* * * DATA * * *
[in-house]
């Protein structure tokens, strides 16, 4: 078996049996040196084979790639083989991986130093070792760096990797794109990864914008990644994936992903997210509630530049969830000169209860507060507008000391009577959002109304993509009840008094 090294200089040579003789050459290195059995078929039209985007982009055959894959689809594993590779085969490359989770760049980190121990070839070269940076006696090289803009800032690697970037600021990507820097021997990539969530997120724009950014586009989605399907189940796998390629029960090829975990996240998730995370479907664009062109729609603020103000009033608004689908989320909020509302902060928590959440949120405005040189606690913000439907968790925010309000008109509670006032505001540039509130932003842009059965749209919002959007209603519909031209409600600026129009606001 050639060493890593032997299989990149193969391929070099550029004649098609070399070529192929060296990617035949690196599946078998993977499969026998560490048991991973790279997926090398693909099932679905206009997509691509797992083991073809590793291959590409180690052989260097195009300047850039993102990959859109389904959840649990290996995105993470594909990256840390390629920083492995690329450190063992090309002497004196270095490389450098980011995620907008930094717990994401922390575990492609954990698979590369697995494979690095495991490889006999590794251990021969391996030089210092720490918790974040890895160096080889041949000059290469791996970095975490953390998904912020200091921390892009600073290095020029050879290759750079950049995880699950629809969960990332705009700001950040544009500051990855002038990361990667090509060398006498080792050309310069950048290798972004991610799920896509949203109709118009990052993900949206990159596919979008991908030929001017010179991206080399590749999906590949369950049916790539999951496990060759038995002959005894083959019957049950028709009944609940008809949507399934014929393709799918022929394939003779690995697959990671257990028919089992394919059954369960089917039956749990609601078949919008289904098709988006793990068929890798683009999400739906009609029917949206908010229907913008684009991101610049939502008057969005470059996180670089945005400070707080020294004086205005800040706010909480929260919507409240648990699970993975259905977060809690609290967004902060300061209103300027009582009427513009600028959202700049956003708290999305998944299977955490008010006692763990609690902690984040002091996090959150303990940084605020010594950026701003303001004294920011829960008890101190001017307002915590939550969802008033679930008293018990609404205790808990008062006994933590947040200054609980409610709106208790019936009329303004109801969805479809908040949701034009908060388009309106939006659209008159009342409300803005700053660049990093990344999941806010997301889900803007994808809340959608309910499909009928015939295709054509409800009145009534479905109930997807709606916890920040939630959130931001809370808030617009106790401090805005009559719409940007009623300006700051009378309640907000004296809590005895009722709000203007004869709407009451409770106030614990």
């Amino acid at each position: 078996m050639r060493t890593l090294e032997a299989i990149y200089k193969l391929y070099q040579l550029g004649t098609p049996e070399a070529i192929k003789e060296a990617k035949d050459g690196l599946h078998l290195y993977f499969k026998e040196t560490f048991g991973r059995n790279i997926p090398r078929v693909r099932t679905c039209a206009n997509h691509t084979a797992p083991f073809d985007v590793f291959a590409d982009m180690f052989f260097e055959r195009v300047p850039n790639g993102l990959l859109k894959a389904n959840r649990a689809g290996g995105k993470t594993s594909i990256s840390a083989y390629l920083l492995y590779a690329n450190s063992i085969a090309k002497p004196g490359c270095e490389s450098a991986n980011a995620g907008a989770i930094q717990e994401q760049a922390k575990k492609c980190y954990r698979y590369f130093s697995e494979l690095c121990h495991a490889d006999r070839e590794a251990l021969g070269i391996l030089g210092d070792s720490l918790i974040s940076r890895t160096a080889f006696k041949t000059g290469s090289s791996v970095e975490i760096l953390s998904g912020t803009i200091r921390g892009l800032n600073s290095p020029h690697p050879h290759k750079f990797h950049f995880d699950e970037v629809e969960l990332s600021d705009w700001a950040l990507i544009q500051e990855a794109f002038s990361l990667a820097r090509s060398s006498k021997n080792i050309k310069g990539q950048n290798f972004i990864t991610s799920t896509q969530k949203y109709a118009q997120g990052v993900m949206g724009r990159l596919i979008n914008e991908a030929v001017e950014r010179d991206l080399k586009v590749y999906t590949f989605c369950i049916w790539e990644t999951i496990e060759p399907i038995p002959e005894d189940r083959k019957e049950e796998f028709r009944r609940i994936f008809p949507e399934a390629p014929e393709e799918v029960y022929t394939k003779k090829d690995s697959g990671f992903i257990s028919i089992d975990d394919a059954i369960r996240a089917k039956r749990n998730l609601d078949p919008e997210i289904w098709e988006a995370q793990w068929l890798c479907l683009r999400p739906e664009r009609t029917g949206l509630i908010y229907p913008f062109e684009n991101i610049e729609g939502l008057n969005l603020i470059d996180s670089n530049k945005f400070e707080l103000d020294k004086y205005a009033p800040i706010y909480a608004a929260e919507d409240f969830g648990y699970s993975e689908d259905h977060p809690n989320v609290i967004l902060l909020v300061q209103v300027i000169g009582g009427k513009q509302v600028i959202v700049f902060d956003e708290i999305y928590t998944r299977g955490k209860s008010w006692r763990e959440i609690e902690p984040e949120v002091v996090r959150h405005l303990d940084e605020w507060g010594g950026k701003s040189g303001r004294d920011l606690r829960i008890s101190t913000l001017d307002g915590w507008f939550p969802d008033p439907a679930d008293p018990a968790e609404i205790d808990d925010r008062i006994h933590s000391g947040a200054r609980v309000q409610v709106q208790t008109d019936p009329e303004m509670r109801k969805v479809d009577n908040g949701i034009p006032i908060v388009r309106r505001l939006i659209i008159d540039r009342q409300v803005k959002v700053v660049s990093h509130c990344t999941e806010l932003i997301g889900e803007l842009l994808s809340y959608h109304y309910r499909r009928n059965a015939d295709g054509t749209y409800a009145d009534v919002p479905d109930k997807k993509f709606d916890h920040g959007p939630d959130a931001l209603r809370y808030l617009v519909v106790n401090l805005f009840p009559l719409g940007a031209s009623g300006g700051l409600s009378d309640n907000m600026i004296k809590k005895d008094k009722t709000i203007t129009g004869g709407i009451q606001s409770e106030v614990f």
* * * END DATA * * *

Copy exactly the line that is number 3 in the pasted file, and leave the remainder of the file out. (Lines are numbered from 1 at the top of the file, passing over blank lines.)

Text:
């Amino acid at each position: 078996m050639r060493t890593l090294e032997a299989i990149y200089k193969l391929y070099q040579l550029g004649t098609p049996e070399a070529i192929k003789e060296a990617k035949d050459g690196l599946h078998l290195y993977f499969k026998e040196t560490f048991g991973r059995n790279i997926p090398r078929v693909r099932t679905c039209a206009n997509h691509t084979a797992p083991f073809d985007v590793f291959a590409d982009m180690f052989f260097e055959r195009v300047p850039n790639g993102l990959l859109k894959a389904n959840r649990a689809g290996g995105k993470t594993s594909i990256s840390a083989y390629l920083l492995y590779a690329n450190s063992i085969a090309k002497p004196g490359c270095e490389s450098a991986n980011a995620g907008a989770i930094q717990e994401q760049a922390k575990k492609c980190y954990r698979y590369f130093s697995e494979l690095c121990h495991a490889d006999r070839e590794a251990l021969g070269i391996l030089g210092d070792s720490l918790i974040s940076r890895t160096a080889f006696k041949t000059g290469s090289s791996v970095e975490i760096l953390s998904g912020t803009i200091r921390g892009l800032n600073s290095p020029h690697p050879h290759k750079f990797h950049f995880d699950e970037v629809e969960l990332s600021d705009w700001a950040l990507i544009q500051e990855a794109f002038s990361l990667a820097r090509s060398s006498k021997n080792i050309k310069g990539q950048n290798f972004i990864t991610s799920t896509q969530k949203y109709a118009q997120g990052v993900m949206g724009r990159l596919i979008n914008e991908a030929v001017e950014r010179d991206l080399k586009v590749y999906t590949f989605c369950i049916w790539e990644t999951i496990e060759p399907i038995p002959e005894d189940r083959k019957e049950e796998f028709r009944r609940i994936f008809p949507e399934a390629p014929e393709e799918v029960y022929t394939k003779k090829d690995s697959g990671f992903i257990s028919i089992d975990d394919a059954i369960r996240a089917k039956r749990n998730l609601d078949p919008e997210i289904w098709e988006a995370q793990w068929l890798c479907l683009r999400p739906e664009r009609t029917g949206l509630i908010y229907p913008f062109e684009n991101i610049e729609g939502l008057n969005l603020i470059d996180s670089n530049k945005f400070e707080l103000d020294k004086y205005a009033p800040i706010y909480a608004a929260e919507d409240f969830g648990y699970s993975e689908d259905h977060p809690n989320v609290i967004l902060l909020v300061q209103v300027i000169g009582g009427k513009q509302v600028i959202v700049f902060d956003e708290i999305y928590t998944r299977g955490k209860s008010w006692r763990e959440i609690e902690p984040e949120v002091v996090r959150h405005l303990d940084e605020w507060g010594g950026k701003s040189g303001r004294d920011l606690r829960i008890s101190t913000l001017d307002g915590w507008f939550p969802d008033p439907a679930d008293p018990a968790e609404i205790d808990d925010r008062i006994h933590s000391g947040a200054r609980v309000q409610v709106q208790t008109d019936p009329e303004m509670r109801k969805v479809d009577n908040g949701i034009p006032i908060v388009r309106r505001l939006i659209i008159d540039r009342q409300v803005k959002v700053v660049s990093h509130c990344t999941e806010l932003i997301g889900e803007l842009l994808s809340y959608h109304y309910r499909r009928n059965a015939d295709g054509t749209y409800a009145d009534v919002p479905d109930k997807k993509f709606d916890h920040g959007p939630d959130a931001l209603r809370y808030l617009v519909v106790n401090l805005f009840p009559l719409g940007a031209s009623g300006g700051l409600s009378d309640n907000m600026i004296k809590k005895d008094k009722t709000i203007t129009g004869g709407i009451q606001s409770e106030v614990f």